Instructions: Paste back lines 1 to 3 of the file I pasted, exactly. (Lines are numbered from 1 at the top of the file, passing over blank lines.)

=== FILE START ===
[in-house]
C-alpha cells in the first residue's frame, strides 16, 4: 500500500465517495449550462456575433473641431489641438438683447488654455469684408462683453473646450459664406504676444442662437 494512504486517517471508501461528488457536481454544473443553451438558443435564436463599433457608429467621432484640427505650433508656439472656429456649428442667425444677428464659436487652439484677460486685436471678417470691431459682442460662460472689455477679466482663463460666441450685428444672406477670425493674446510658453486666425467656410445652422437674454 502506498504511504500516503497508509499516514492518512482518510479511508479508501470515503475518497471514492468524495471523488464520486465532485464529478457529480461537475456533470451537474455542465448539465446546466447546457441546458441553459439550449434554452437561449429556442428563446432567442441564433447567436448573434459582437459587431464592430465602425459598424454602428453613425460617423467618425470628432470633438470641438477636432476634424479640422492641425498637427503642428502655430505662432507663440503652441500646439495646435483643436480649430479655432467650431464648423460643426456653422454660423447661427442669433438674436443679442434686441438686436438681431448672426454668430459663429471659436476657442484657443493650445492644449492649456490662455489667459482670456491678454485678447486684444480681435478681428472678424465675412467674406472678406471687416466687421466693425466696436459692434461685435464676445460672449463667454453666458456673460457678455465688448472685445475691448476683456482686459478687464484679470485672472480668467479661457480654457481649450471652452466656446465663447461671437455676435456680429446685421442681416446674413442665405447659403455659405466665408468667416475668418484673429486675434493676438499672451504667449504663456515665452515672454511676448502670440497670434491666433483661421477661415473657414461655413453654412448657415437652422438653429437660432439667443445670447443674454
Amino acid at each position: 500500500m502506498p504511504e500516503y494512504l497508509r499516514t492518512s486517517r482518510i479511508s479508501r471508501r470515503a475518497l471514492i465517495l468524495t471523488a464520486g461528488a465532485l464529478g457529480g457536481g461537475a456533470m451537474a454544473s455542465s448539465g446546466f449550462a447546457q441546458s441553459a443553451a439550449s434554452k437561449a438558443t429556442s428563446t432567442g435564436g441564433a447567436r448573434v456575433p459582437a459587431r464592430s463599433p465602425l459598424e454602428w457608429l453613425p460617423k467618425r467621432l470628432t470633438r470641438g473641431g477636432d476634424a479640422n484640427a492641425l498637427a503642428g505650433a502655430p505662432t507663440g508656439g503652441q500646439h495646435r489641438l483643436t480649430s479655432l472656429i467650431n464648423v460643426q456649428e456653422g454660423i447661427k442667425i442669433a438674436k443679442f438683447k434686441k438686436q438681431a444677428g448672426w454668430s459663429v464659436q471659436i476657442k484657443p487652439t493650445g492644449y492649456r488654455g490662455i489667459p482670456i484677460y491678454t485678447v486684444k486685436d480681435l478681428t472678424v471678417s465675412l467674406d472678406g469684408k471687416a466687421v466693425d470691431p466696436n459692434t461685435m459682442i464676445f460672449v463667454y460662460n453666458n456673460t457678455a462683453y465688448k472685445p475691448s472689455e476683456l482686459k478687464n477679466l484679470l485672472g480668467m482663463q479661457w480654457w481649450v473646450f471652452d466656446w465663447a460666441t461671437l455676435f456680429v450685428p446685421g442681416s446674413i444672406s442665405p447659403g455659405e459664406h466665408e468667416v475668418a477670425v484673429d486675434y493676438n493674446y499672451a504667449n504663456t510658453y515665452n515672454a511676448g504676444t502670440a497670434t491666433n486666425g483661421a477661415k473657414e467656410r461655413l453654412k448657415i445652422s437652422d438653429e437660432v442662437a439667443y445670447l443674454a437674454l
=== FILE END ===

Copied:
[in-house]
C-alpha cells in the first residue's frame, strides 16, 4: 500500500465517495449550462456575433473641431489641438438683447488654455469684408462683453473646450459664406504676444442662437 494512504486517517471508501461528488457536481454544473443553451438558443435564436463599433457608429467621432484640427505650433508656439472656429456649428442667425444677428464659436487652439484677460486685436471678417470691431459682442460662460472689455477679466482663463460666441450685428444672406477670425493674446510658453486666425467656410445652422437674454 502506498504511504500516503497508509499516514492518512482518510479511508479508501470515503475518497471514492468524495471523488464520486465532485464529478457529480461537475456533470451537474455542465448539465446546466447546457441546458441553459439550449434554452437561449429556442428563446432567442441564433447567436448573434459582437459587431464592430465602425459598424454602428453613425460617423467618425470628432470633438470641438477636432476634424479640422492641425498637427503642428502655430505662432507663440503652441500646439495646435483643436480649430479655432467650431464648423460643426456653422454660423447661427442669433438674436443679442434686441438686436438681431448672426454668430459663429471659436476657442484657443493650445492644449492649456490662455489667459482670456491678454485678447486684444480681435478681428472678424465675412467674406472678406471687416466687421466693425466696436459692434461685435464676445460672449463667454453666458456673460457678455465688448472685445475691448476683456482686459478687464484679470485672472480668467479661457480654457481649450471652452466656446465663447461671437455676435456680429446685421442681416446674413442665405447659403455659405466665408468667416475668418484673429486675434493676438499672451504667449504663456515665452515672454511676448502670440497670434491666433483661421477661415473657414461655413453654412448657415437652422438653429437660432439667443445670447443674454
Amino acid at each position: 500500500m502506498p504511504e500516503y494512504l497508509r499516514t492518512s486517517r482518510i479511508s479508501r471508501r470515503a475518497l471514492i465517495l468524495t471523488a464520486g461528488a465532485l464529478g457529480g457536481g461537475a456533470m451537474a454544473s455542465s448539465g446546466f449550462a447546457q441546458s441553459a443553451a439550449s434554452k437561449a438558443t429556442s428563446t432567442g435564436g441564433a447567436r448573434v456575433p459582437a459587431r464592430s463599433p465602425l459598424e454602428w457608429l453613425p460617423k467618425r467621432l470628432t470633438r470641438g473641431g477636432d476634424a479640422n484640427a492641425l498637427a503642428g505650433a502655430p505662432t507663440g508656439g503652441q500646439h495646435r489641438l483643436t480649430s479655432l472656429i467650431n464648423v460643426q456649428e456653422g454660423i447661427k442667425i442669433a438674436k443679442f438683447k434686441k438686436q438681431a444677428g448672426w454668430s459663429v464659436q471659436i476657442k484657443p487652439t493650445g492644449y492649456r488654455g490662455i489667459p482670456i484677460y491678454t485678447v486684444k486685436d480681435l478681428t472678424v471678417s465675412l467674406d472678406g469684408k471687416a466687421v466693425d470691431p466696436n459692434t461685435m459682442i464676445f460672449v463667454y460662460n453666458n456673460t457678455a462683453y465688448k472685445p475691448s472689455e476683456l482686459k478687464n477679466l484679470l485672472g480668467m482663463q479661457w480654457w481649450v473646450f471652452d466656446w465663447a460666441t461671437l455676435f456680429v450685428p446685421g442681416s446674413i444672406s442665405p447659403g455659405e459664406h466665408e468667416v475668418a477670425v484673429d486675434y493676438n493674446y499672451a504667449n504663456t510658453y515665452n515672454a511676448g504676444t502670440a497670434t491666433n486666425g483661421a477661415k473657414e467656410r461655413l453654412k448657415i445652422s437652422d438653429e437660432v442662437a439667443y445670447l443674454a437674454l